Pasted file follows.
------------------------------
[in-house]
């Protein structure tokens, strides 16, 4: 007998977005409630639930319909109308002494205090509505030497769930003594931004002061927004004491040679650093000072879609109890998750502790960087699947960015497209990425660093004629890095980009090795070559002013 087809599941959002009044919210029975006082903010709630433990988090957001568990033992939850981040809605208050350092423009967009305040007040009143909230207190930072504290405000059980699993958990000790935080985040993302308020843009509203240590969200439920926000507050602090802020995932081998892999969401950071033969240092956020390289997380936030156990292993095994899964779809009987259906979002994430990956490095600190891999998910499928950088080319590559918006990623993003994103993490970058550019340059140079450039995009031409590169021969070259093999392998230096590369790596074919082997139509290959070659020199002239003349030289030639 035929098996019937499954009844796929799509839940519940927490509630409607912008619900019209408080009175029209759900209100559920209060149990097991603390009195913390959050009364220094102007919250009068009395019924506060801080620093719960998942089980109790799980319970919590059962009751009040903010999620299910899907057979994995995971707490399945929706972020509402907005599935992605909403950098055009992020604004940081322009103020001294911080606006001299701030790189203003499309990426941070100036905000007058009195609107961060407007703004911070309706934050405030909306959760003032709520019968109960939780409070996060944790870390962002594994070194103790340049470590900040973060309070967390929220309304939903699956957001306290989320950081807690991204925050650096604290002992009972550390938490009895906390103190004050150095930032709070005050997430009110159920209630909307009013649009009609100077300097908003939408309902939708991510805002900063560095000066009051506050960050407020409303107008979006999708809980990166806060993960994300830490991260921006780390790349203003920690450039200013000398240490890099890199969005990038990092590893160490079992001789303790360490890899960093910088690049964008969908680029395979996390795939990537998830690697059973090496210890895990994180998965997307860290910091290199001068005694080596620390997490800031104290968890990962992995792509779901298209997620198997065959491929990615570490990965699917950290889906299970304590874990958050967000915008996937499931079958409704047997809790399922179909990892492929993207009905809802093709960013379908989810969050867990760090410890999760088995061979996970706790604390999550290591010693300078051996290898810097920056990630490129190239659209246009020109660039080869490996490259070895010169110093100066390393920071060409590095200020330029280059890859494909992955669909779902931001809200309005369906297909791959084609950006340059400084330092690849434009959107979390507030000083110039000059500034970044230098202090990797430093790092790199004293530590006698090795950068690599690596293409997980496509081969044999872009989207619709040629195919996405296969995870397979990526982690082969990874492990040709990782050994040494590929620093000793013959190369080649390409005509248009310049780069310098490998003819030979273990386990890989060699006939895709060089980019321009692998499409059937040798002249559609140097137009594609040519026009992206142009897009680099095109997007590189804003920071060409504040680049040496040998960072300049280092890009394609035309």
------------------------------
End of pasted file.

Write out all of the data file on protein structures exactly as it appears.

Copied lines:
[in-house]
């Protein structure tokens, strides 16, 4: 007998977005409630639930319909109308002494205090509505030497769930003594931004002061927004004491040679650093000072879609109890998750502790960087699947960015497209990425660093004629890095980009090795070559002013 087809599941959002009044919210029975006082903010709630433990988090957001568990033992939850981040809605208050350092423009967009305040007040009143909230207190930072504290405000059980699993958990000790935080985040993302308020843009509203240590969200439920926000507050602090802020995932081998892999969401950071033969240092956020390289997380936030156990292993095994899964779809009987259906979002994430990956490095600190891999998910499928950088080319590559918006990623993003994103993490970058550019340059140079450039995009031409590169021969070259093999392998230096590369790596074919082997139509290959070659020199002239003349030289030639 035929098996019937499954009844796929799509839940519940927490509630409607912008619900019209408080009175029209759900209100559920209060149990097991603390009195913390959050009364220094102007919250009068009395019924506060801080620093719960998942089980109790799980319970919590059962009751009040903010999620299910899907057979994995995971707490399945929706972020509402907005599935992605909403950098055009992020604004940081322009103020001294911080606006001299701030790189203003499309990426941070100036905000007058009195609107961060407007703004911070309706934050405030909306959760003032709520019968109960939780409070996060944790870390962002594994070194103790340049470590900040973060309070967390929220309304939903699956957001306290989320950081807690991204925050650096604290002992009972550390938490009895906390103190004050150095930032709070005050997430009110159920209630909307009013649009009609100077300097908003939408309902939708991510805002900063560095000066009051506050960050407020409303107008979006999708809980990166806060993960994300830490991260921006780390790349203003920690450039200013000398240490890099890199969005990038990092590893160490079992001789303790360490890899960093910088690049964008969908680029395979996390795939990537998830690697059973090496210890895990994180998965997307860290910091290199001068005694080596620390997490800031104290968890990962992995792509779901298209997620198997065959491929990615570490990965699917950290889906299970304590874990958050967000915008996937499931079958409704047997809790399922179909990892492929993207009905809802093709960013379908989810969050867990760090410890999760088995061979996970706790604390999550290591010693300078051996290898810097920056990630490129190239659209246009020109660039080869490996490259070895010169110093100066390393920071060409590095200020330029280059890859494909992955669909779902931001809200309005369906297909791959084609950006340059400084330092690849434009959107979390507030000083110039000059500034970044230098202090990797430093790092790199004293530590006698090795950068690599690596293409997980496509081969044999872009989207619709040629195919996405296969995870397979990526982690082969990874492990040709990782050994040494590929620093000793013959190369080649390409005509248009310049780069310098490998003819030979273990386990890989060699006939895709060089980019321009692998499409059937040798002249559609140097137009594609040519026009992206142009897009680099095109997007590189804003920071060409504040680049040496040998960072300049280092890009394609035309």